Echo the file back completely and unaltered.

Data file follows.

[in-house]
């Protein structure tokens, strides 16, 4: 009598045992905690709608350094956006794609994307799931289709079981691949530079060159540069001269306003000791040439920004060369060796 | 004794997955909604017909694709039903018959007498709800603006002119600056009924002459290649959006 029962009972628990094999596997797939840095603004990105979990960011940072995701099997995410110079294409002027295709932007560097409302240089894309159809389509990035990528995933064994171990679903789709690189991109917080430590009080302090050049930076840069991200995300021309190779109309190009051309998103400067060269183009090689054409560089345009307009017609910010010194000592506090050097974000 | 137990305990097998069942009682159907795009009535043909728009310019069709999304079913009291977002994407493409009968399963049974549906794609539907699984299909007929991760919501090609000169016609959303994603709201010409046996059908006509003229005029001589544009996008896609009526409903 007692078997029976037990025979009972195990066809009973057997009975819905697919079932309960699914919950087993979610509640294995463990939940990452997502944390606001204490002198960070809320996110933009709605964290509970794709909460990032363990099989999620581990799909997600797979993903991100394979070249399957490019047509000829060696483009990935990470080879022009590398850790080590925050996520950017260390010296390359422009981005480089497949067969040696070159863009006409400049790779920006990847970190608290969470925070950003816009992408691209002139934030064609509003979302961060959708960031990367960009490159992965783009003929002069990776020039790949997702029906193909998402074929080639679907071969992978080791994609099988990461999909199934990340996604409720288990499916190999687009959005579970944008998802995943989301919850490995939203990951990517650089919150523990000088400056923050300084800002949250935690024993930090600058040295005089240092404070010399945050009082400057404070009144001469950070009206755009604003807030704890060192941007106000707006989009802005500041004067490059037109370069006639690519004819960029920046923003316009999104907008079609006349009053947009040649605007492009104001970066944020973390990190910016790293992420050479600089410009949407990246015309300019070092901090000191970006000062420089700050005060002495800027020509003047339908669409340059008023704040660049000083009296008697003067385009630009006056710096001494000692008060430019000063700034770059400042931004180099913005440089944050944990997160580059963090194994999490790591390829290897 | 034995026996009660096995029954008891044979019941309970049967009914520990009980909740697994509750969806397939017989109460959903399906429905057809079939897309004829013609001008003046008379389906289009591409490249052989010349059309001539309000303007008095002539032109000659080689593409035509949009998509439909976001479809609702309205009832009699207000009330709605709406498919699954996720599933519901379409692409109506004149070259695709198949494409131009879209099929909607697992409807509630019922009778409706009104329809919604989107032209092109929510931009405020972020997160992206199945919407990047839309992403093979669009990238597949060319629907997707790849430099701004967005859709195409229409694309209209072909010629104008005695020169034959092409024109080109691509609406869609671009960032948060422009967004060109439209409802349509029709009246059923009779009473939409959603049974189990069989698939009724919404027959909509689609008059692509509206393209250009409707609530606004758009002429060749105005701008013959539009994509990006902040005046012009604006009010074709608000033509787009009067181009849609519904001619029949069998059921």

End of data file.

[in-house]
């Protein structure tokens, strides 16, 4: 009598045992905690709608350094956006794609994307799931289709079981691949530079060159540069001269306003000791040439920004060369060796 | 004794997955909604017909694709039903018959007498709800603006002119600056009924002459290649959006 029962009972628990094999596997797939840095603004990105979990960011940072995701099997995410110079294409002027295709932007560097409302240089894309159809389509990035990528995933064994171990679903789709690189991109917080430590009080302090050049930076840069991200995300021309190779109309190009051309998103400067060269183009090689054409560089345009307009017609910010010194000592506090050097974000 | 137990305990097998069942009682159907795009009535043909728009310019069709999304079913009291977002994407493409009968399963049974549906794609539907699984299909007929991760919501090609000169016609959303994603709201010409046996059908006509003229005029001589544009996008896609009526409903 007692078997029976037990025979009972195990066809009973057997009975819905697919079932309960699914919950087993979610509640294995463990939940990452997502944390606001204490002198960070809320996110933009709605964290509970794709909460990032363990099989999620581990799909997600797979993903991100394979070249399957490019047509000829060696483009990935990470080879022009590398850790080590925050996520950017260390010296390359422009981005480089497949067969040696070159863009006409400049790779920006990847970190608290969470925070950003816009992408691209002139934030064609509003979302961060959708960031990367960009490159992965783009003929002069990776020039790949997702029906193909998402074929080639679907071969992978080791994609099988990461999909199934990340996604409720288990499916190999687009959005579970944008998802995943989301919850490995939203990951990517650089919150523990000088400056923050300084800002949250935690024993930090600058040295005089240092404070010399945050009082400057404070009144001469950070009206755009604003807030704890060192941007106000707006989009802005500041004067490059037109370069006639690519004819960029920046923003316009999104907008079609006349009053947009040649605007492009104001970066944020973390990190910016790293992420050479600089410009949407990246015309300019070092901090000191970006000062420089700050005060002495800027020509003047339908669409340059008023704040660049000083009296008697003067385009630009006056710096001494000692008060430019000063700034770059400042931004180099913005440089944050944990997160580059963090194994999490790591390829290897 | 034995026996009660096995029954008891044979019941309970049967009914520990009980909740697994509750969806397939017989109460959903399906429905057809079939897309004829013609001008003046008379389906289009591409490249052989010349059309001539309000303007008095002539032109000659080689593409035509949009998509439909976001479809609702309205009832009699207000009330709605709406498919699954996720599933519901379409692409109506004149070259695709198949494409131009879209099929909607697992409807509630019922009778409706009104329809919604989107032209092109929510931009405020972020997160992206199945919407990047839309992403093979669009990238597949060319629907997707790849430099701004967005859709195409229409694309209209072909010629104008005695020169034959092409024109080109691509609406869609671009960032948060422009967004060109439209409802349509029709009246059923009779009473939409959603049974189990069989698939009724919404027959909509689609008059692509509206393209250009409707609530606004758009002429060749105005701008013959539009994509990006902040005046012009604006009010074709608000033509787009009067181009849609519904001619029949069998059921």